It’s almost impossible to talk about the original 1964 “The Addams Family” without mentioning the other 1964 television show that also features a family of outcasts: “The Munsters.” During their heyday, both of these monster-centric sitcoms famously aired during the same time slot, but on different networks, forcing viewers to pick a side. If you were Team Addams, you most likely loved the macabre antics of Morticia and Gomez and their two odd children, Wednesday and Pugsley, but if you were Team Munster, you probably enjoyed your sitcom quirk with a little more actual monster to it.
“The Addams Family” — which is based on “The New Yorker” cartoon created by Charles Addams — depicts a family of outcasts who love all things dark and dangerous (the family owns a pet lion named Kitty Kat, for God’s sake), whereas the Munsters are actual monsters —I.E. Frankenstein and Dracula and a werewolf son, oh my! — living relatively normal, suburban lives. These differences are at the heart of the always-ongoing debate over which morbid family is better (I’m an Addams family sympathizer, myself), and the fact that both shows went off the air after around the same time despite positive ratings only heightens the discourse.
But what if, along with the never-ending discussion over which family’s house you would rather get invited to for dinner, there was another, less spooky, more kooky, masked crusader to add to the conversation over why two of horror’s most iconic households met such an early demise? Well, according to John Astin who played Gomez Addams on the original “The Addams Family” show, the TV death of his (and Herman Munster’s) beloved family was due in large part to the SLAP! BANG! POW! arrival of Adam West’s “Batman.”
A new kind of hero in town
When “Batman” first aired on ABC in 1966, it was unlike any other attempt at bringing the world of superhero comics to television. The show was campy and fun, but it also preached important-to-the-time-period lessons to its viewers like, “Drink your milk!” because this was the ’60s and the narrative was that if you didn’t drink milk on the regular back then, you’d apparently never grow, or something. According to Den of Geek, the show’s success was due in large part to the fact that it was extremely successful at translating the comic world of Batman (Adam West) and his faithful sidekick Robin (Burt Ward) into a world ready for TV. It was as if the pages had come to life on screen. Because of this, viewers were enchanted by the show, and they were eager to tune in to see it.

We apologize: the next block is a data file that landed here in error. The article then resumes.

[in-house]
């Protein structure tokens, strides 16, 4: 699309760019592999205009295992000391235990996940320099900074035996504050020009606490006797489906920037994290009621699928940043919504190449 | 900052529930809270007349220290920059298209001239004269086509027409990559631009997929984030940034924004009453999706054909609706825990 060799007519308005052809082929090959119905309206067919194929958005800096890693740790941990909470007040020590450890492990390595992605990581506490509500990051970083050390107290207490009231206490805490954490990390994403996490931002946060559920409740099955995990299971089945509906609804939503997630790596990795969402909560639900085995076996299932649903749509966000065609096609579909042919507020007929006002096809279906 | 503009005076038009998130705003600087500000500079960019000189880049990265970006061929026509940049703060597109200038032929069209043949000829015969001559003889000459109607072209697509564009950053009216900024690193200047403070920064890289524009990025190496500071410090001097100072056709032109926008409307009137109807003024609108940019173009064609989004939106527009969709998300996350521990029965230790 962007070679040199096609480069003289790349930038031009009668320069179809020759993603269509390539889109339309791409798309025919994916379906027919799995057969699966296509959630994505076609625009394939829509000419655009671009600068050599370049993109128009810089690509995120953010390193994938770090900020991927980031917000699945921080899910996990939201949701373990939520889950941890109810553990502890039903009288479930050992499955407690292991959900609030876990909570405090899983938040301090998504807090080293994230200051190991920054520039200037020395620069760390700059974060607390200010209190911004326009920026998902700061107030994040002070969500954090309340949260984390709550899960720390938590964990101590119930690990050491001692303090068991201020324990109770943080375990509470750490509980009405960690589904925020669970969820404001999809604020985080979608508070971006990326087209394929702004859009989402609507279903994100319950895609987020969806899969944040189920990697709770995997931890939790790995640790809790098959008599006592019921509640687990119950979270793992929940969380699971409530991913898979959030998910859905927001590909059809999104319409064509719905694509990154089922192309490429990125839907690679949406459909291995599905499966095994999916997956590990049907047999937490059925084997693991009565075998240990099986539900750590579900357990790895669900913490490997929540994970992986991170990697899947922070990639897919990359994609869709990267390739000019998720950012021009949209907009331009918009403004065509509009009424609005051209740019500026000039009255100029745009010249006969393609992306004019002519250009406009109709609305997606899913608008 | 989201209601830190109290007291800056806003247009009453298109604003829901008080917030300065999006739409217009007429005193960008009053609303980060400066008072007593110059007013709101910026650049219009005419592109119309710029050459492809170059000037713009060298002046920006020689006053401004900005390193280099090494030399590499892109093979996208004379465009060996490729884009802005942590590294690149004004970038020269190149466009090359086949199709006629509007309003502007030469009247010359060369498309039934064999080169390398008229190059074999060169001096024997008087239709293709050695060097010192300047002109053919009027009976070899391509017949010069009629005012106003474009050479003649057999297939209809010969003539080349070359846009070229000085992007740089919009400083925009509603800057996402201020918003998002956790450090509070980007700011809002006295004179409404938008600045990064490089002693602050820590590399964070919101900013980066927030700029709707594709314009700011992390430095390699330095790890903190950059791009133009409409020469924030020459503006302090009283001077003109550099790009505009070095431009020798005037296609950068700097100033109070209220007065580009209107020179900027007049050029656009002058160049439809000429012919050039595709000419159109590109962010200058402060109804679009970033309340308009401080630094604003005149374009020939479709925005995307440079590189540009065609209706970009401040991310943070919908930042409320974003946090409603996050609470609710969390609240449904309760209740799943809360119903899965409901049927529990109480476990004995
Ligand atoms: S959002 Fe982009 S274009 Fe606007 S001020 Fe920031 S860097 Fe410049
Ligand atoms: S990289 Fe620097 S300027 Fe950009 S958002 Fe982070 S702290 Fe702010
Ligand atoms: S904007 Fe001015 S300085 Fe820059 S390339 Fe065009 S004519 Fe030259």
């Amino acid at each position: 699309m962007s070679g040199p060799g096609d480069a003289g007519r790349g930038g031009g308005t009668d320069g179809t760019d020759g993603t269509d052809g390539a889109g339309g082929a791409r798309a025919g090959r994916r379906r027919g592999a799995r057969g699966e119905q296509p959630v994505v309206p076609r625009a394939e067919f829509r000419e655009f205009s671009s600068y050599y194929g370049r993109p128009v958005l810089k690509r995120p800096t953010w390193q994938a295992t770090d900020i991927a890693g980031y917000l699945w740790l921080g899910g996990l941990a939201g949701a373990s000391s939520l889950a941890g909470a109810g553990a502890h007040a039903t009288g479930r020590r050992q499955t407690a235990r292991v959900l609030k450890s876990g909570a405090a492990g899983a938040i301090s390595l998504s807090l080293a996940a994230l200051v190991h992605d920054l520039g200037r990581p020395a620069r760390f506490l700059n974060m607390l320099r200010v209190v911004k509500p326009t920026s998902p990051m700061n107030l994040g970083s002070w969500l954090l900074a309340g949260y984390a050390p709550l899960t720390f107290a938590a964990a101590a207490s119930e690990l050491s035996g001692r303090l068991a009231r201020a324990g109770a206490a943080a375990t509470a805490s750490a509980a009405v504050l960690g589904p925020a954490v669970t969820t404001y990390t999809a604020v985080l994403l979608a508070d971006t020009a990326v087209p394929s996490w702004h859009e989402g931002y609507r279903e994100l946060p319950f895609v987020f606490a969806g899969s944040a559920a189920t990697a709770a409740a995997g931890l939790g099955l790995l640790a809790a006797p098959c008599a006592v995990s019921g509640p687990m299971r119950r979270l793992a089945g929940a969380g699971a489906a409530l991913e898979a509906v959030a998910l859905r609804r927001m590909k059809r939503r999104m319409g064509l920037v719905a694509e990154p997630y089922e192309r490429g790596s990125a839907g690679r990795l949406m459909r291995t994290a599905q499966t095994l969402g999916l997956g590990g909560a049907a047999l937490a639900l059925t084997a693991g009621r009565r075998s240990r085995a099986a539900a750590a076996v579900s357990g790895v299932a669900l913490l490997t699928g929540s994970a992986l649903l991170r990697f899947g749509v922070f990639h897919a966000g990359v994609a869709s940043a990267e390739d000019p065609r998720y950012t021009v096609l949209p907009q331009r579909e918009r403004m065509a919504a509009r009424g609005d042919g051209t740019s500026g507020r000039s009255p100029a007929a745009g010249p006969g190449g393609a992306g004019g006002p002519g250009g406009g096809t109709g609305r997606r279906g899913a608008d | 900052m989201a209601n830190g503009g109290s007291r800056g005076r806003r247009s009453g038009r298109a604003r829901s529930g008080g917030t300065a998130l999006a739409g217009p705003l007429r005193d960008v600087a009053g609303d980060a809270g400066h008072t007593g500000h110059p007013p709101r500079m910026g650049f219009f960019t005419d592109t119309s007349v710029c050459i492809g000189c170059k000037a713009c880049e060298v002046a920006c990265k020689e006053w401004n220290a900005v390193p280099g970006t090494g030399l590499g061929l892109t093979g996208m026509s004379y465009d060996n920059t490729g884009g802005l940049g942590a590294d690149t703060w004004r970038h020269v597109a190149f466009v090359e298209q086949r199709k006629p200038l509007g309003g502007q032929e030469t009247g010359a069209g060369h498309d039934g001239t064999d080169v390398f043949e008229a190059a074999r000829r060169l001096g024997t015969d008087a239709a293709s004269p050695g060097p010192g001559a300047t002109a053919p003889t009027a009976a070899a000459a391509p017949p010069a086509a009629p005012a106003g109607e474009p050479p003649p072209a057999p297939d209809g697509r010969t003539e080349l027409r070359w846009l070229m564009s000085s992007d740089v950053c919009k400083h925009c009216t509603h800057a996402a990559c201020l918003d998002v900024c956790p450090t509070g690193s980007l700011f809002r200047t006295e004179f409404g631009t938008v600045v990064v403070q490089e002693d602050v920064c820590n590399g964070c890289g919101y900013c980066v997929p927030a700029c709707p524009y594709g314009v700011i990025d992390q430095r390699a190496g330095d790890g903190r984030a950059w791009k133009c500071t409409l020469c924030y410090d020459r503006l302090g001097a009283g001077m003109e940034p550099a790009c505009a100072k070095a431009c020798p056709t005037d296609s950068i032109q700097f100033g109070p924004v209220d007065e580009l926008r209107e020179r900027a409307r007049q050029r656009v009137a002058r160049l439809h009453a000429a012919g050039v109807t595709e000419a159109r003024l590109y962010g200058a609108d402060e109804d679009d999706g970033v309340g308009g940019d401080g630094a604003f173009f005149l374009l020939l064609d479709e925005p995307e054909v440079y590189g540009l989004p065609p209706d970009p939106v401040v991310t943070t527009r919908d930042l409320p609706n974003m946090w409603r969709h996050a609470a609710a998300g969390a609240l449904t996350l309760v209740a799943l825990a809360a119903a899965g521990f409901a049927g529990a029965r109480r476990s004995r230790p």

“Batman” also came on air during a time period when superhero stories were not the norm. Though Batman had been translated to the screen in the ’40s, the arrival of the new show was still exciting to people, especially since many of the popular shows on the air in the ’60s had a decidedly more spooky bend to them. Shows like “I Dream of Jeannie” and “Bewitched” existed in the same vein as “The Munsters” and “The Addams Family,” and so “Batman” provided people with a new kind of adventure.
The Addams Family de-valued
In an interview for the Television Academy, John Astin — who played Gomez Addams on the show — opened up about his belief that the success of “Batman” is what caused the double downfall of “The Addams Family” and “The Munsters.” Astin explained that he was “shocked” to find out his show was getting the boot, even going so far as to say, “I think it was just a big accident.” He detailed how “Batman” began airing at the same time as “The Munsters,” and because these two shows were so tonally different from one another, many viewers gravitated to “Batman.” Since “Batman” offered viewers something thematically new (I mean, I never saw Gomez hesitate to dismantle a bomb out of fear of killing a few, quaint ducks) that was in direct competition with “The Munsters,” priorities started to change.
“‘Batman’ came on with a big rush. It was a storm, and [it was] tough to go up against,” explains Astin, and because the success of “Batman” made things hard for “The Munsters,” Astin explains that “There was some thinking that “The Addams Family” would go away, [as well].” Astin thought it probably didn’t help that “a lot of the programming people thought about “Addams” and “Munsters” as the same kind of show.”
Regardless of whether or not “Batman” is responsible for taking down two of TV’s major monster family titans, one thing is absolutely certain, though. Lurch would absolutely destroy the caped crusader in a dance contest any day.